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All far too deep for a simple sailor like me, Scott. However, very interesting.

I might be way off base here, but I think that what David was pointing-out was that to understand an action or actions taken at the time of Titanic, including human interface, we must not be blinded by pre- judgement based on our updated knowledge of science, engineering and basic attitudes of present day human attitudes toward each other.
Among many things we should remember in April 1912:

  • Of Titanic's maiden voyage population of 2000 people, with the exception of just 1 or 2 passengers* (that we know definetly from resources ), the majority Ethnicity was white British and Americans.
  • Of her crew of over 850, only 23 were women.
  • Attitudes to passengers and crew of other nationalities was very negative with several stories including Lowe testimony referring to mischievous passengers as ''of the Latin Nations''.
  • As a result of the class divide of the times, 3rd class were likely to reach the lifeboats due to their sections being heavily segregated by their positions, gates, stewards etc. For those on F-Deck or G-Deck, their was sometimes only 1 stairway to the next deck because of the watertight compartments.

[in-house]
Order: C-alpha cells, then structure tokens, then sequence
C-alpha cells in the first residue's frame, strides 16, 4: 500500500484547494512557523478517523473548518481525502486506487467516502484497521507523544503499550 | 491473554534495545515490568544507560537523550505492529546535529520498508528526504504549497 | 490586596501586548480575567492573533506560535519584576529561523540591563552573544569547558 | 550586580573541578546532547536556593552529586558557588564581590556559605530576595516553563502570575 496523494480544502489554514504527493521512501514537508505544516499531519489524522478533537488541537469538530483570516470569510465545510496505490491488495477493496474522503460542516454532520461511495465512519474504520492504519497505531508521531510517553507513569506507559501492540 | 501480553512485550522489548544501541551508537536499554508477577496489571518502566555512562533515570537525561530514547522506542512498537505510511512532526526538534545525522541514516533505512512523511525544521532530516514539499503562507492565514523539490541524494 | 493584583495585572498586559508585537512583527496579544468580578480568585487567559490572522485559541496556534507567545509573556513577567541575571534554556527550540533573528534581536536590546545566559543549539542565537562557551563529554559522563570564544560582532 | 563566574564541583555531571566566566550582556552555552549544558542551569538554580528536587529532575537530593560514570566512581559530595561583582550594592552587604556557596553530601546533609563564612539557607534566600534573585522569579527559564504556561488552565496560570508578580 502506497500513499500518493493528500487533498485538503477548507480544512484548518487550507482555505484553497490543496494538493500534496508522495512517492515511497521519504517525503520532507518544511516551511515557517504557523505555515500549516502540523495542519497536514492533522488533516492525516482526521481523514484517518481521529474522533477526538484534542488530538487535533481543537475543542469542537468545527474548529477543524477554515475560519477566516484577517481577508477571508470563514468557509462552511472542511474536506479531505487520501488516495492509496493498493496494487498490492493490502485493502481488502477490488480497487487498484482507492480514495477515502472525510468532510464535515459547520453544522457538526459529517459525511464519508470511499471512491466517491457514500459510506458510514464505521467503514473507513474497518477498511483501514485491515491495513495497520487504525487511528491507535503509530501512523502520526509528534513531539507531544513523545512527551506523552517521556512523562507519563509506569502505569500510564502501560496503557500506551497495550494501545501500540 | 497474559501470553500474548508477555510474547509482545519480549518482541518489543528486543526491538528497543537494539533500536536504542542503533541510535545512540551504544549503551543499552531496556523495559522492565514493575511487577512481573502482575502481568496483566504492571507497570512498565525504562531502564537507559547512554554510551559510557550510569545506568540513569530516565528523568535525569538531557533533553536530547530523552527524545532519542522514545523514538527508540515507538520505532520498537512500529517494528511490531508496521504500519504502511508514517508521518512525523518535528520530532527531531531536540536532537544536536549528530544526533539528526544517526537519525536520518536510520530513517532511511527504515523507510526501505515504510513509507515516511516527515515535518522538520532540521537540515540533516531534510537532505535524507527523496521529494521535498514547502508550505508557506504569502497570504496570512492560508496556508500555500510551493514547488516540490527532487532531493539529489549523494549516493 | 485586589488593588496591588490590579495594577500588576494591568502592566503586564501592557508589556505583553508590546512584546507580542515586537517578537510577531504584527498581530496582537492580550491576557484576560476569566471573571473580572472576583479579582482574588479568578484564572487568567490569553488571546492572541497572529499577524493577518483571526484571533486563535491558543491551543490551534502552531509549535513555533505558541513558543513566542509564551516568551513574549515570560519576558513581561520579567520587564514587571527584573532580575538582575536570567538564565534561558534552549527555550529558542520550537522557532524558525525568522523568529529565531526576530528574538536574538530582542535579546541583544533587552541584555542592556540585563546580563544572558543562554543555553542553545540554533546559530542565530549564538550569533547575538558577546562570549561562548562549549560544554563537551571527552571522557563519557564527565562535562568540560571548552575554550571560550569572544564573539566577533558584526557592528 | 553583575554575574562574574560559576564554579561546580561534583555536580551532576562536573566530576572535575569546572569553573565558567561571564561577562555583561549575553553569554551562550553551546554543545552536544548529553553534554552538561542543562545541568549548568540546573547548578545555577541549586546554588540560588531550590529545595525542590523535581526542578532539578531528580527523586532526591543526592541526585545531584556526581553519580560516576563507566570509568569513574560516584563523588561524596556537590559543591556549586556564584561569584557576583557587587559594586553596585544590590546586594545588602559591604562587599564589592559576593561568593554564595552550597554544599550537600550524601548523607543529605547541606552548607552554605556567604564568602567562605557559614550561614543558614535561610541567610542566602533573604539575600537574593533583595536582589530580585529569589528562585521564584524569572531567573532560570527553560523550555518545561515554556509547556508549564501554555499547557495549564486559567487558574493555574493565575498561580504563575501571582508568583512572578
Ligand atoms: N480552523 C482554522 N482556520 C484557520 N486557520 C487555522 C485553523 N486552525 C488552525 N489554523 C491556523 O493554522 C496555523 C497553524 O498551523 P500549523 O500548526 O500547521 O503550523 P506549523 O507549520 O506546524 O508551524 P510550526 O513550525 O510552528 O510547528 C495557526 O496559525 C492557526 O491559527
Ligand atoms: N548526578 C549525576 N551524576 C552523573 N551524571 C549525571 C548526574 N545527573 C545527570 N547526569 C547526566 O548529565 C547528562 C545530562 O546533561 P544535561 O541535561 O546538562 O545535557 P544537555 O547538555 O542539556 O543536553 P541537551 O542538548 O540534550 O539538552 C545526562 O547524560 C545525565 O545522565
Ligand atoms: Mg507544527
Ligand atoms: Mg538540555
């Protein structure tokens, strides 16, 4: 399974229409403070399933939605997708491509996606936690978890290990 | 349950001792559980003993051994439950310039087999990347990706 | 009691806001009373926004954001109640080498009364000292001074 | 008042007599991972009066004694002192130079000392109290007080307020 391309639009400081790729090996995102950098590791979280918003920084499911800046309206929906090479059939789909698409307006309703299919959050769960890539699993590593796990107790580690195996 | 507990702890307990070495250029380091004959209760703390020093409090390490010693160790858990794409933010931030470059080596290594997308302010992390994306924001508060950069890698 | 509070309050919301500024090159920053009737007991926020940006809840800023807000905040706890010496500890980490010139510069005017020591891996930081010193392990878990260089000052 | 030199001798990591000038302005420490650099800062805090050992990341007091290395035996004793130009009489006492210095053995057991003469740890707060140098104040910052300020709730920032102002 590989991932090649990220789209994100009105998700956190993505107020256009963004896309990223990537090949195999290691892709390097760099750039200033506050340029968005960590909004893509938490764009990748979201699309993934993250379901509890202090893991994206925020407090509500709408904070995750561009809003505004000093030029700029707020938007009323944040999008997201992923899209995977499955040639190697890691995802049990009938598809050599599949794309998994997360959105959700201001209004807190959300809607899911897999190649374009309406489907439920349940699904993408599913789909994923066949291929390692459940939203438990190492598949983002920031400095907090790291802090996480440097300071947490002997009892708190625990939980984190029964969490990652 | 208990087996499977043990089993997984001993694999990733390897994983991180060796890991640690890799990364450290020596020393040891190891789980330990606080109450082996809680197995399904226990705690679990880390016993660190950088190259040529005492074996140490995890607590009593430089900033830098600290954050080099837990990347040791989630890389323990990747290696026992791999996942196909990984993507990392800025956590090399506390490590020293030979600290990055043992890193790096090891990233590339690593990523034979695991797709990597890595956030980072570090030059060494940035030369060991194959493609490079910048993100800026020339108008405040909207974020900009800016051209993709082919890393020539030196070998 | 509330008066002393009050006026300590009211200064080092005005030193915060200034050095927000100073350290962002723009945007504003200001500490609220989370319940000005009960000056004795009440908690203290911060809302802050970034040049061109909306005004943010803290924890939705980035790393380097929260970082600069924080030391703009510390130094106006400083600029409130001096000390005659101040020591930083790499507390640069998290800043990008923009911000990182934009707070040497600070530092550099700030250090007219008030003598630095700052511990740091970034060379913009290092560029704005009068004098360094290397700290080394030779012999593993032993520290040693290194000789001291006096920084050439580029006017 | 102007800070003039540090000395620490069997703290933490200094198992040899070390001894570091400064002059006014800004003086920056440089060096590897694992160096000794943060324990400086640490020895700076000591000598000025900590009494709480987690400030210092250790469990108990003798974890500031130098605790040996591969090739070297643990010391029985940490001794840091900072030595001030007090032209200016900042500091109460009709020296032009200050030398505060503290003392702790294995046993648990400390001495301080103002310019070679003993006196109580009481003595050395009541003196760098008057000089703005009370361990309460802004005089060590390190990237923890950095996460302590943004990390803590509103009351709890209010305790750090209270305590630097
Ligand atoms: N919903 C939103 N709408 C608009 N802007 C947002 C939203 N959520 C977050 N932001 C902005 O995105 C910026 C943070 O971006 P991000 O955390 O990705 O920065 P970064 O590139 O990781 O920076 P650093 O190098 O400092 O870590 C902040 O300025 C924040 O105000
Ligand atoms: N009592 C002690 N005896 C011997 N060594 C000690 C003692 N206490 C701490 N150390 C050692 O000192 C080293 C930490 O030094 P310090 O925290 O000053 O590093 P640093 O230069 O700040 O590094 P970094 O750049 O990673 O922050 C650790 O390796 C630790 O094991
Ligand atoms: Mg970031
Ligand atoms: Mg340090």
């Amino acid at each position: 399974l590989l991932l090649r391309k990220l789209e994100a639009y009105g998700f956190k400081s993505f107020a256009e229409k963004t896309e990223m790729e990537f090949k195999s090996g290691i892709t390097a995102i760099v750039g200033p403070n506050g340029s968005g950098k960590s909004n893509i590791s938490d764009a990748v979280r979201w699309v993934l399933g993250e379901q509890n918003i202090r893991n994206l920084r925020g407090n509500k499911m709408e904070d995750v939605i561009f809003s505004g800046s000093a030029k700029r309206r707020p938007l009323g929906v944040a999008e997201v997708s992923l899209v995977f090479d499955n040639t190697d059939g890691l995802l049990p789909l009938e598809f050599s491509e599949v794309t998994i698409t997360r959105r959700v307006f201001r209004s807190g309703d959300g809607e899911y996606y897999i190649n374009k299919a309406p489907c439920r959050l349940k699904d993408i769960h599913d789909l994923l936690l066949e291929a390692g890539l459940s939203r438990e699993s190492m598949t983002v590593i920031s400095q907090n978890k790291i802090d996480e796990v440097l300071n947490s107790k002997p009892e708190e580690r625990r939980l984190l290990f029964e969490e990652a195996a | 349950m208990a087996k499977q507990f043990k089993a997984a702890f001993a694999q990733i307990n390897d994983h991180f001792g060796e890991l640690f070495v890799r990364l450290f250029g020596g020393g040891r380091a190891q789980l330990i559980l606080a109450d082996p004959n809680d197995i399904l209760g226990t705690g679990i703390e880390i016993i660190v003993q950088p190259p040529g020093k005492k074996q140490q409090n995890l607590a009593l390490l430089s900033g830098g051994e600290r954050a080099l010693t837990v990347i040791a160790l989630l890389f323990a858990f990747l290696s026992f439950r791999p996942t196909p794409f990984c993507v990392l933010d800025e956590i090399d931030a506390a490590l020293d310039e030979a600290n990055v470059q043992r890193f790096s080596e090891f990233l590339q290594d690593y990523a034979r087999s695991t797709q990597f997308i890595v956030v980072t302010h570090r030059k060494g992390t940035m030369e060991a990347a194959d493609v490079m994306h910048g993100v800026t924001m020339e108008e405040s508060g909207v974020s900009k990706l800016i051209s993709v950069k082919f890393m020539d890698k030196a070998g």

• The culture of the time for ''Women and Children First'' and the masculine view of men sacrificing themselves for the safety of others meant the men that did survive (like Arthur Godfrey Peuchen who was abandoned by his friends despite saving an tangled lifeboat from the rigging) were harshly treated by the press and society.
  • Knowledge on the effects of metal under stress, sudden forces and the stain the ship faced wasn't fully known at the time (such as the inquiries believing one long gash doomed the ship instead of several small holes and tears).
  • The effects of mirages, sea currents and different weather fronts creating false horizons (as suggested by Tim Maltin) making the Californian see rockets and not Titanic (if it was Titanic or even a 3rd ship).
Essentially, the whole disaster at the time to the public and inquiries did not have the vast amount of data and info we now have from exhaustive searches internationally and from wreck dives in 1985.


*I refer to 2nd Class Joseph Laroche and 1st Class Passenger's Henry Sleeper Harper's ''manservant''
Hassab Hammad based on witness accounts that he was avoided by passengers despite being handsome possibly due to his natural complexion (he came from Cairo Egypt).

(this statement doesn't take into accounts passengers travelling from various other countries due to no visual images or evidence to be certain. no disrescept or offence is intended.)
 
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I meant what I said word for word, letter by letter.

If we are to understand history we must look at it from the perspective of the people who lived it. To do otherwise is narcissistic self-delusion. Interpretation of historical events judged by modern standards is meaningless. You might as well judge the baking qualities of an orange by the standards of a cooking apple.

That said...there is a difference from understanding history and learning from it. The latter requires making judgements of all sorts. But, such judgements must never be confused with knowledge of the matter being judged.

-- David G. Brown
 

Jim Currie

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Apr 16, 2008